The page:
Is double dereference Box<T> to get `&T` the compiler magic?

#[stable(feature = "rust1", since = "1.0.0")]
#[rustc_const_unstable(feature = "const_box", issue = "92521")]
impl<T: ?Sized, A: Allocator> const Deref for Box<T, A> {
    type Target = T;

    fn deref(&self) -> &T {
        &**self   // multiple times of the dereference
    }
}
    let d = Box::new(10);
    let c = d.deref();  // get a reference to i32

As a contrast

struct Wrapper(i32);

impl Deref for Wrapper{
    type Target = i32;

    fn deref(&self) -> &Self::Target {  // Compiler warns that "recursive call site"
        &**self
    }
}

Is &**self in the implementation of Deref for Box the compiler magic?

Not sure why Google-foo failed you because for me search for why rust box is special sends me to both previous thread on the topic and the appropriate blog post.

2 Likes

It is not. This deref isn't even used. Box is a built-in, and you can't make a Box-like type in user code, unfortunately.

1 Like

These impls are actually used when referencing them through generics. For example

use core::ops::Deref;

fn foo(a: &impl Deref<Target = u32>) -> &u32 {
    &**a // don't know the concrete type of a, so has to refer to Deref::deref
}

pub fn bar() {
    foo(&Box::new(0));
}
; <alloc::boxed::Box<T,A> as core::ops::deref::Deref>::deref
; Function Attrs: nonlazybind uwtable
define align 4 i32* @"_ZN74_$LT$alloc..boxed..Box$LT$T$C$A$GT$$u20$as$u20$core..ops..deref..Deref$GT$5deref17h94e506c0f5dd2922E"(i32** align 8 %self) unnamed_addr #1 !dbg !763 {
start:
  %self.dbg.spill = alloca i32**, align 8
  store i32** %self, i32*** %self.dbg.spill, align 8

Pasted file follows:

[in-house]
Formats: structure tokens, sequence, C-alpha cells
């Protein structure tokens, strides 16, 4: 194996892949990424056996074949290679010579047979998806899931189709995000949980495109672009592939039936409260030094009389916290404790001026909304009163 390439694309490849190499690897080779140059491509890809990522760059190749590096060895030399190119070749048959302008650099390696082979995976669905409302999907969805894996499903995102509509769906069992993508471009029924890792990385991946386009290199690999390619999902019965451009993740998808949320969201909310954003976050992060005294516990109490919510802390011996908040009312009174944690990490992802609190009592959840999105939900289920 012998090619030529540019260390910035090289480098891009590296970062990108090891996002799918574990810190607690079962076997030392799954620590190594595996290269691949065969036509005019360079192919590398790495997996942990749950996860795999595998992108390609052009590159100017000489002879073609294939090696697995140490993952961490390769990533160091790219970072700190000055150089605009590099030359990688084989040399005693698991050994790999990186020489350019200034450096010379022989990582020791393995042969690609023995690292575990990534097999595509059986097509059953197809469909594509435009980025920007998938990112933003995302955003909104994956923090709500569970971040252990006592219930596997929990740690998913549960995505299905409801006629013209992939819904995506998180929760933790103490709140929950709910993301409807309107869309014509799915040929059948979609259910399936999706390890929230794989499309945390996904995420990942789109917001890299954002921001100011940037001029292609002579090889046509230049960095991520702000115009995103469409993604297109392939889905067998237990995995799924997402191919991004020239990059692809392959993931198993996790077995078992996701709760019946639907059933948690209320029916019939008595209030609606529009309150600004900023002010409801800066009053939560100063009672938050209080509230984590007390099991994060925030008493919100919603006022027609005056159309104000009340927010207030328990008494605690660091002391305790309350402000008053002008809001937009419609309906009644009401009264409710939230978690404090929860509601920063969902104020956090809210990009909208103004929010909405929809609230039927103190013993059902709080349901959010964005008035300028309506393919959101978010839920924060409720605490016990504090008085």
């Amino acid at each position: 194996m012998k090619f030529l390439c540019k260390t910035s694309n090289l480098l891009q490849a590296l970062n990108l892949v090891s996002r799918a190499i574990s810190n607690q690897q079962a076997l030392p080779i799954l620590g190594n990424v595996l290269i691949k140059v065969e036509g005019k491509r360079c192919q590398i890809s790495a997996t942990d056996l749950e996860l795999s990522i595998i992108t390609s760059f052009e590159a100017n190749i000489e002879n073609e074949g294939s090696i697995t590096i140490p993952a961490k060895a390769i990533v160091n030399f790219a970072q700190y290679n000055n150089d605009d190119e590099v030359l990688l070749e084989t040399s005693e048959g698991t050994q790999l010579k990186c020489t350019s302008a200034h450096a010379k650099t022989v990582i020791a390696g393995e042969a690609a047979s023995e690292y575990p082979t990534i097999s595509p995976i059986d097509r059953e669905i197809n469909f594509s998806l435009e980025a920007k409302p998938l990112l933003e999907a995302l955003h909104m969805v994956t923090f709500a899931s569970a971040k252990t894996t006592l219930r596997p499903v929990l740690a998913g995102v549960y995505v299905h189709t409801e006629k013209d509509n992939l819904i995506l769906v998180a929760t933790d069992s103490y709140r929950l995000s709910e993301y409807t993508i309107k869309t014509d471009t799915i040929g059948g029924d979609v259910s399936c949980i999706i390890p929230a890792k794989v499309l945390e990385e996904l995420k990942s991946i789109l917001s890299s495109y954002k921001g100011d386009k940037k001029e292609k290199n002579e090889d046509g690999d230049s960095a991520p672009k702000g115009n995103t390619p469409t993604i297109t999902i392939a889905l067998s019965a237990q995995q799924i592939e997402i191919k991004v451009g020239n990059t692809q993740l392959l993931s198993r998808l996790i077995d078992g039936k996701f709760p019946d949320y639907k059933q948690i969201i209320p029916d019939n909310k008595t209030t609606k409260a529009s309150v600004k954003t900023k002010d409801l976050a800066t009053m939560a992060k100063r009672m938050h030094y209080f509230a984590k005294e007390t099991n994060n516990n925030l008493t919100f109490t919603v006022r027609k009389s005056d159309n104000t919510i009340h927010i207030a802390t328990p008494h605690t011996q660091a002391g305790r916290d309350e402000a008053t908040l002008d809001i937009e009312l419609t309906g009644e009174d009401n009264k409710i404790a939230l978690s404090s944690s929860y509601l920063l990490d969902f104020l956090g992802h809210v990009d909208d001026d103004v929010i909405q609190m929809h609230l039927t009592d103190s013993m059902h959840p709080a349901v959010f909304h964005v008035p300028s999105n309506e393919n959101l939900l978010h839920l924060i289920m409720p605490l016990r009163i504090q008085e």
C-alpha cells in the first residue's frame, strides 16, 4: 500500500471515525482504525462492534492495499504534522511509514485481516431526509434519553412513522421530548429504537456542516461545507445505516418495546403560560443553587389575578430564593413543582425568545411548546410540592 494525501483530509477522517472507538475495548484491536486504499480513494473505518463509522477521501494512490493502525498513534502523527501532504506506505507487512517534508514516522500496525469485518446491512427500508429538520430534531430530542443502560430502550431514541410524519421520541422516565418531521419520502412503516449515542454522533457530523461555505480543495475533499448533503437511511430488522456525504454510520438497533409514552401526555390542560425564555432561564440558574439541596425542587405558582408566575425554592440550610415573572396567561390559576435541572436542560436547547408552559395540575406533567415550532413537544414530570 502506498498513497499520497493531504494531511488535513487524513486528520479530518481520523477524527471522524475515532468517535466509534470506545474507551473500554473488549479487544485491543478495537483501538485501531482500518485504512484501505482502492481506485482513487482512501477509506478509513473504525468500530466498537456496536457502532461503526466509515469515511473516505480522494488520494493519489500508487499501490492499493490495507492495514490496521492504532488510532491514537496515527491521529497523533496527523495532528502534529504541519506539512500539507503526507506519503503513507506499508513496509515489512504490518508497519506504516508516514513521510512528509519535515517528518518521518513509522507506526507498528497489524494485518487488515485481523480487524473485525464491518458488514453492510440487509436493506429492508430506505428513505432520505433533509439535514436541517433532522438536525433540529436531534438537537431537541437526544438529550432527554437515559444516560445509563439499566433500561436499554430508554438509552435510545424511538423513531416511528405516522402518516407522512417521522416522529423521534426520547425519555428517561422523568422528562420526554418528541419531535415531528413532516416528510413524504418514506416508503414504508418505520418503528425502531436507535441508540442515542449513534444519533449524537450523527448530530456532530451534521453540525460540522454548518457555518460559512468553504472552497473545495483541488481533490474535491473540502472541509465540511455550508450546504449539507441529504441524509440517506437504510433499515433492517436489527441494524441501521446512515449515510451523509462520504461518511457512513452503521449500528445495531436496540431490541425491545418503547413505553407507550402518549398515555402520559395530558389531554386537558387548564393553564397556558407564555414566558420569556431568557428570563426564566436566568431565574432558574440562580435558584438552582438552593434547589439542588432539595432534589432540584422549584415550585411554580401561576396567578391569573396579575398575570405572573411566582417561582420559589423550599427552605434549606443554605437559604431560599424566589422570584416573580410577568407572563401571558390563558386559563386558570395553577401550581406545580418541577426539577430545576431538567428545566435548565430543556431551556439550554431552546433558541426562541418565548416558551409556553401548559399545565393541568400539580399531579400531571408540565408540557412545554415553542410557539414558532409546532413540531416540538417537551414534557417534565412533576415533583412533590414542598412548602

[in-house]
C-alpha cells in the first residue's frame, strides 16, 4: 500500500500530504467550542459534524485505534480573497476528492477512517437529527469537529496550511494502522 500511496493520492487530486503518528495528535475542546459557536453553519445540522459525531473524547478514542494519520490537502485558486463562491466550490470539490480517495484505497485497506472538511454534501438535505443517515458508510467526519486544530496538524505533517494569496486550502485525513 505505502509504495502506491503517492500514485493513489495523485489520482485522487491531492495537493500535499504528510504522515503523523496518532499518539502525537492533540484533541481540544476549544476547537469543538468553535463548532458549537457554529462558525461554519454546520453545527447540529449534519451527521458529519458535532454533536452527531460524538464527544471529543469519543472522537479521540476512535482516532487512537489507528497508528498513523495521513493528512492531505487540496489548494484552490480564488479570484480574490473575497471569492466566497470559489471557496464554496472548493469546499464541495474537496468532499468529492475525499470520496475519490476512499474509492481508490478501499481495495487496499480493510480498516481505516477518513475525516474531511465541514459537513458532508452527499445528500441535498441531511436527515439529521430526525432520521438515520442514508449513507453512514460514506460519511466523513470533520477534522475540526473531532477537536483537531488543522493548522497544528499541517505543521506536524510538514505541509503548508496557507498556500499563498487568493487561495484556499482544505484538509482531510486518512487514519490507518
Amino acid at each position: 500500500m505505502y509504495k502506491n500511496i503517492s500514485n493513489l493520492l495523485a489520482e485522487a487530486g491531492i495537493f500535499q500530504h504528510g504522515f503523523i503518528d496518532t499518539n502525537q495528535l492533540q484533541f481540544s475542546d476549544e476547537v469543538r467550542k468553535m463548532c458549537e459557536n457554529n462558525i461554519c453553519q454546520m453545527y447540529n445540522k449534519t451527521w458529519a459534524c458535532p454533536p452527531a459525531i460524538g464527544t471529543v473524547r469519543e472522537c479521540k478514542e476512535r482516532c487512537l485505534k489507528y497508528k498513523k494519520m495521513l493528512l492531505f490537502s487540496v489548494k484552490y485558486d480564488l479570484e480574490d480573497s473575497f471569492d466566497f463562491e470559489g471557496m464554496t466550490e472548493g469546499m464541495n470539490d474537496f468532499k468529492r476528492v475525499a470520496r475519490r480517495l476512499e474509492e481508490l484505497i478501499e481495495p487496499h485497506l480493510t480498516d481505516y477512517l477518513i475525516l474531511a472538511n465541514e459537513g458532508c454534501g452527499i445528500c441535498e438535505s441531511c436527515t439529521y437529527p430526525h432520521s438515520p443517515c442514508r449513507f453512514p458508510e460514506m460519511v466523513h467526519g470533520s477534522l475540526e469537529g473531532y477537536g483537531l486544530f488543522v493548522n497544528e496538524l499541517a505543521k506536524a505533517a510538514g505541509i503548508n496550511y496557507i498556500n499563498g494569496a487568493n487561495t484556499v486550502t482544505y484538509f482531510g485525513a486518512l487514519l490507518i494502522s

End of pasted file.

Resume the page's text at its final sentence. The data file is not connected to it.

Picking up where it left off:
call void @llvm.dbg.declare(metadata i32*** %self.dbg.spill, metadata !771, metadata !DIExpression()), !dbg !772
  %_2 = load i32*, i32** %self, align 8, !dbg !773, !nonnull !98, !align !774, !noundef !98
  ret i32* %_2, !dbg !775
}

; playground::foo
; Function Attrs: nonlazybind uwtable
define internal align 4 i32* @_ZN10playground3foo17h7fae4ae4a9075a9fE(i32** align 8 %a) unnamed_addr #1 !dbg !816 {
start:
  %a.dbg.spill = alloca i32**, align 8
  store i32** %a, i32*** %a.dbg.spill, align 8
  call void @llvm.dbg.declare(metadata i32*** %a.dbg.spill, metadata !820, metadata !DIExpression()), !dbg !823
; call <alloc::boxed::Box<T,A> as core::ops::deref::Deref>::deref
  %_2 = call align 4 i32* @"_ZN74_$LT$alloc..boxed..Box$LT$T$C$A$GT$$u20$as$u20$core..ops..deref..Deref$GT$5deref17h94e506c0f5dd2922E"(i32** align 8 %a), !dbg !824
  br label %bb1, !dbg !824

bb1:                                              ; preds = %start
  ret i32* %_2, !dbg !825
}

What basically happens is that if the type is know to be a Box, it replaces the deref with a compiler builtin deref operation and if not inserts a real Deref::deref call. Inside the Deref impl for Box, it knows that it is a Box and as such does replace it with a builtin deref operation. The same happens for other operations with builtin impls, like math on integers and floats.